• EndUser: As a user or sysadmin, you are in the “EndUser” section: This gives you access to several PowerShell cmdlets that we will use in the next section of this article.
  • PackageManagementCore: This corresponds to the actions that can be performed on your machine. Available actions are: discovery, install / uninstall and inventory.
  • PackageManagementProviders: This section regroups the providers that can interconnect to PackageManagementCore. It can be an officially-supported “Microsoft” provider or a 3rd party provider to expand the possibilities.
  • Package Sources: Also called “Repositories”. This is the place where the software packages are stored. These sources are managed by the providers themselves. Their location can be an online URL, a local folder or a network shared folder.

Basically, a normal user can install a package from a provider.

In practice, what happens?

We will use Windows PowerShell to manage our packages. We will begin by listing the cmdlets of the “PackageManagement” module using the following command:

PS > get-command -module packagemanagement | sort noun,verb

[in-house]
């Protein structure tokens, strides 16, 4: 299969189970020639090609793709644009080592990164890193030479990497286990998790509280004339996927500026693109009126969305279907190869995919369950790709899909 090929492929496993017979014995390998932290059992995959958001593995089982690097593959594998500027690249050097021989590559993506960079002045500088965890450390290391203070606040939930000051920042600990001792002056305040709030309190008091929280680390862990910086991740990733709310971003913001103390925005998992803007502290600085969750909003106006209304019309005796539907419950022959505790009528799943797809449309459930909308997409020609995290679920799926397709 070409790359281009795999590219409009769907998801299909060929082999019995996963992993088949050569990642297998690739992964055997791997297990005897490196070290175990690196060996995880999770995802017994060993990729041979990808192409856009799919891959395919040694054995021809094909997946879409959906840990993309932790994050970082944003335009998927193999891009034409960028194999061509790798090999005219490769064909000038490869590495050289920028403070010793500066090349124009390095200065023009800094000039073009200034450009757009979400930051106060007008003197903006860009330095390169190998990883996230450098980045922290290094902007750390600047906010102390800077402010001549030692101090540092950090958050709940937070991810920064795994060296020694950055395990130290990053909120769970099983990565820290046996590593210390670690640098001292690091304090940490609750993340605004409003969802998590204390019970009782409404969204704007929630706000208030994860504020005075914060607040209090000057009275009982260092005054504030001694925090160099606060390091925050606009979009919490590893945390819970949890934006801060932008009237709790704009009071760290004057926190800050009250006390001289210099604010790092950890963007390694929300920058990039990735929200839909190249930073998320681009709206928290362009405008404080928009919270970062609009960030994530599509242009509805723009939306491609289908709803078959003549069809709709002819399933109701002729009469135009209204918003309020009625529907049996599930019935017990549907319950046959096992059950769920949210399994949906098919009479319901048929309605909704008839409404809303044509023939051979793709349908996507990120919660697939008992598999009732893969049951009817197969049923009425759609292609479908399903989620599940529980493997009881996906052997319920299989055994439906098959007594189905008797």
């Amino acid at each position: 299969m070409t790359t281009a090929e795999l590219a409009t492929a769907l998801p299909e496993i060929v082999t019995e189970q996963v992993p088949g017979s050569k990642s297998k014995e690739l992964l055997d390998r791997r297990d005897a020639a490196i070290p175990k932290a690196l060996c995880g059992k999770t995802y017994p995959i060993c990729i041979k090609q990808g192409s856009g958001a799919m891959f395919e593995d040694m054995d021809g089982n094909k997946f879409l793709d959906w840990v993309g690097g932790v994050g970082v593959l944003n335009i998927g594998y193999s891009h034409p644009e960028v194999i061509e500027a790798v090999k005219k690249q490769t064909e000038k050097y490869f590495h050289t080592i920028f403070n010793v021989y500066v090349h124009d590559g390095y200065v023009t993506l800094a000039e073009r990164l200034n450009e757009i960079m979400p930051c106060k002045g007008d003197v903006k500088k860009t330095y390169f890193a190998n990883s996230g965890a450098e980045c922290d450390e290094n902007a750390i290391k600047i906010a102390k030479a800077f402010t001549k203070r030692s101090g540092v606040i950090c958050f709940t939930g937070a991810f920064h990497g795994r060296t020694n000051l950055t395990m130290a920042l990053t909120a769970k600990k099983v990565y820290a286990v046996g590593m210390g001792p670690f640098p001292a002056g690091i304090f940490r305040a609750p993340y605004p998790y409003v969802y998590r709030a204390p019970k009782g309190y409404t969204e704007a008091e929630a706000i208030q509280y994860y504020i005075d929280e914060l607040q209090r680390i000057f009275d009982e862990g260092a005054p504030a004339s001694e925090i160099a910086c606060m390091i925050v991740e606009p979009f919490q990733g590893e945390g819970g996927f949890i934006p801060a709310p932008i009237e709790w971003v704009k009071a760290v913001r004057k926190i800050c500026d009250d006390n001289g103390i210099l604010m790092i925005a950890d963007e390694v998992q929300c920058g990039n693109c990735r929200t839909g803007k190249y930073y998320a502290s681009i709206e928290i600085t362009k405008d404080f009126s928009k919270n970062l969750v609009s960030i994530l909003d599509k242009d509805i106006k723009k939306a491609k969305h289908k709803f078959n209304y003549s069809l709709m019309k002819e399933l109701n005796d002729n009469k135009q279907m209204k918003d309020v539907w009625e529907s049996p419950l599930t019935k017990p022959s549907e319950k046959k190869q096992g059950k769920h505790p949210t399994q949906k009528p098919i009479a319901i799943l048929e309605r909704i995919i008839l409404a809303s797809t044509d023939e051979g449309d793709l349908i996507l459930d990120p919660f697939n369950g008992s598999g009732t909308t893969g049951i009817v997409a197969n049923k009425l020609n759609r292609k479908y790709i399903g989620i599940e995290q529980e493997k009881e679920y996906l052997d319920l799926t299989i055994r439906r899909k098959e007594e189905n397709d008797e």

CommandType     Name                                               Version    Source
-----------     ----                                               -------    ------
Cmdlet          Find-Package                                 PackageManagement
Cmdlet          Get-Package                                  PackageManagement
Cmdlet          Install-Package                              PackageManagement
Cmdlet          Save-Package                                 PackageManagement
Cmdlet          Uninstall-Package                            PackageManagement
Cmdlet          Find-PackageProvider                         PackageManagement
Cmdlet          Get-PackageProvider                          PackageManagement
Cmdlet          Import-PackageProvider                       PackageManagement
Cmdlet          Install-PackageProvider                      PackageManagement
Cmdlet          Get-PackageSource                            PackageManagement
Cmdlet          Register-PackageSource                       PackageManagement
Cmdlet          Set-PackageSource                            PackageManagement
Cmdlet          Unregister-PackageSource                     PackageManagement

It is not the number of available cmdlets that is important to analyse in this result, but rather the usefulness of each cmdlet. We can group this result into three categories:

  • Package (yellow)
  • Provider (green)
  • Package source (blue)

The first thing we want is the list of available providers on our machine. Let us relook at the initial diagram, we are in the following section:

Let us use the Get-PackageProvider cmdlet (In my example, I use Windows 10 anniversary update):

Let us dwell a moment on the providers displayed for your machine: